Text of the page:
At the Technical University of Karlsruhe (today's KIT), the development of computer science as a discipline began in the late 1950s. On the one hand, the Institute of Applied Mathematics was concerned with electronic calculators and programmed on the Zuse 22 computer under the supervision of Karl Nickel, while on the other hand, the Institute for Message Processing and Transmission under Karl Steinbuch promoted programming training on the ER 56 computer. The activities were coordinated at an early stage; both institutes made the computing power of their facilities available to the entire university, even before there was an institutionalized computer center from 1966.
At the beginning of 1969, the Institute of Computer Science was founded under the direction of Karl Nickel, which was initially located at the Faculty of Mathematics. The introduction of the diploma program in Computer Science was in the winter semester 1969/70. The expansion to the Faculty of Computer Science was inspired by the second data processing program of the Federal Government and the supra-regional research program in Computer Science (ÜRF) and so the Faculty of Computer Science was founded on October 1, 1972 as the first such unit for research and teaching with four institutes in Germany.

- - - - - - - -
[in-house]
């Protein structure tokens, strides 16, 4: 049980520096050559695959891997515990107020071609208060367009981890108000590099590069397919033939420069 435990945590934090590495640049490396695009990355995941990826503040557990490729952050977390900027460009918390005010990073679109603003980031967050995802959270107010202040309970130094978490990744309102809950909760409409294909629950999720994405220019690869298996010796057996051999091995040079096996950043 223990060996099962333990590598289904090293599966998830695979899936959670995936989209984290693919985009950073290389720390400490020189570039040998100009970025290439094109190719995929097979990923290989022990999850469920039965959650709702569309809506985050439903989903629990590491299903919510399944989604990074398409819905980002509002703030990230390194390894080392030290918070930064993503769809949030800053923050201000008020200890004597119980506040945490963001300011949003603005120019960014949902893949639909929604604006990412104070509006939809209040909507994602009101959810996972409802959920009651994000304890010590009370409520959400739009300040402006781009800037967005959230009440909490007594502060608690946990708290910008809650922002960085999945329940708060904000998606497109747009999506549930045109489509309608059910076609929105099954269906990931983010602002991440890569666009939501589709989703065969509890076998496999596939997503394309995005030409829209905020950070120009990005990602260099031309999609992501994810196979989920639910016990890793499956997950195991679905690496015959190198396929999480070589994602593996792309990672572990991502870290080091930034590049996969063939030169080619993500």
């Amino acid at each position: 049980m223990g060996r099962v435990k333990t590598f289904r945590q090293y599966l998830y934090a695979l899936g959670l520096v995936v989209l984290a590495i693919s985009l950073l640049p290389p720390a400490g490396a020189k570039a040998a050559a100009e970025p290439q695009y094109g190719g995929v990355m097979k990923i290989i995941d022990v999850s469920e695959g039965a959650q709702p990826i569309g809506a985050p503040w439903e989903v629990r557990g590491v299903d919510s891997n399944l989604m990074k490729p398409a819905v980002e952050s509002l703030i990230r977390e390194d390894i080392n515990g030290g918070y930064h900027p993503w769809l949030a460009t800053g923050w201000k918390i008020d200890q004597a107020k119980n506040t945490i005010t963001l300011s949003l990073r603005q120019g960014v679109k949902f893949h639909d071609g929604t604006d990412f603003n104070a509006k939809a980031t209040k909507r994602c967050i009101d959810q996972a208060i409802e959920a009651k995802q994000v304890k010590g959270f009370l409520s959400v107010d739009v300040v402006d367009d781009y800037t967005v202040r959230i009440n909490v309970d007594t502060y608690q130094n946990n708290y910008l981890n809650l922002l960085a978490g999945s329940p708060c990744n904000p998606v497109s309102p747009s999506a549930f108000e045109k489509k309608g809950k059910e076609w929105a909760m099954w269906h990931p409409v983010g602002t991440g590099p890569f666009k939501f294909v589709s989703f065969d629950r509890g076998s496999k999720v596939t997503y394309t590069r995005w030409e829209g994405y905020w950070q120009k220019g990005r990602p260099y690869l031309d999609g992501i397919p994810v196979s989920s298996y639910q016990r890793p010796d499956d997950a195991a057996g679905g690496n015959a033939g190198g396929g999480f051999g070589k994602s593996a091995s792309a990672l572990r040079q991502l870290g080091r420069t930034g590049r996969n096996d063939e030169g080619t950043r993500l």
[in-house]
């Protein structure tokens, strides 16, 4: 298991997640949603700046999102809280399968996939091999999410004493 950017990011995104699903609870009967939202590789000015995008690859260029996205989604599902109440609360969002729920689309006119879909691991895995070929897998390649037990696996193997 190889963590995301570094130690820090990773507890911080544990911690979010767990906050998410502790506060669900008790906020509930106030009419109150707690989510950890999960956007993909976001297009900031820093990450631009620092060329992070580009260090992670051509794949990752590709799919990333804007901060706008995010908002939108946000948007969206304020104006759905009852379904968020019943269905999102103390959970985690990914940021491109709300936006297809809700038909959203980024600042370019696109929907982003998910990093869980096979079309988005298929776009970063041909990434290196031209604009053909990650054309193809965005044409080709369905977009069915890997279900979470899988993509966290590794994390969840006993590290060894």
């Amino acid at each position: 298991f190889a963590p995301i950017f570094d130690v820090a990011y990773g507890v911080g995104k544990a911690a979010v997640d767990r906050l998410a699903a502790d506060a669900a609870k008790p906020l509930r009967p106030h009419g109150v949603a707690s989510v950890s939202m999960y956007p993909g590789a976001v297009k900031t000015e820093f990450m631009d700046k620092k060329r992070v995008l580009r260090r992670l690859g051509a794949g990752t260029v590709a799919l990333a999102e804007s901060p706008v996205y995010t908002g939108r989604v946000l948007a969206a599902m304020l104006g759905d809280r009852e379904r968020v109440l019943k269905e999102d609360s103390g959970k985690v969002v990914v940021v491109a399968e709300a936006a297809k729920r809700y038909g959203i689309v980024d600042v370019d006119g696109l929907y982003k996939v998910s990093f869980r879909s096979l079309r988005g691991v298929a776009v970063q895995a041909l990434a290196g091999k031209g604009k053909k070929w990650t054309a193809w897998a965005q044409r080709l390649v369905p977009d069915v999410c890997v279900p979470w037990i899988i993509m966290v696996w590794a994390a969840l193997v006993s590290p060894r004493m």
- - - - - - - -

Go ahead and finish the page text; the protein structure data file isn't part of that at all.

A lot has happened in the past decades since its foundation. Initially seen as a marginal development, computer science has now become a key technology of the 21st century. Computer science systems have penetrated our living environment and are the basis of countless devices and applications that make our everyday lives easier and that hardly anyone would want to do without. Today, the Faculty of Computer Science at the Karlsruhe Institute of Technology is one of the most diverse and renowned computer science faculties in Germany, and computer scientists from Karlsruhe, with their research achievements, provide impulses for many achievements of the information society - then as now.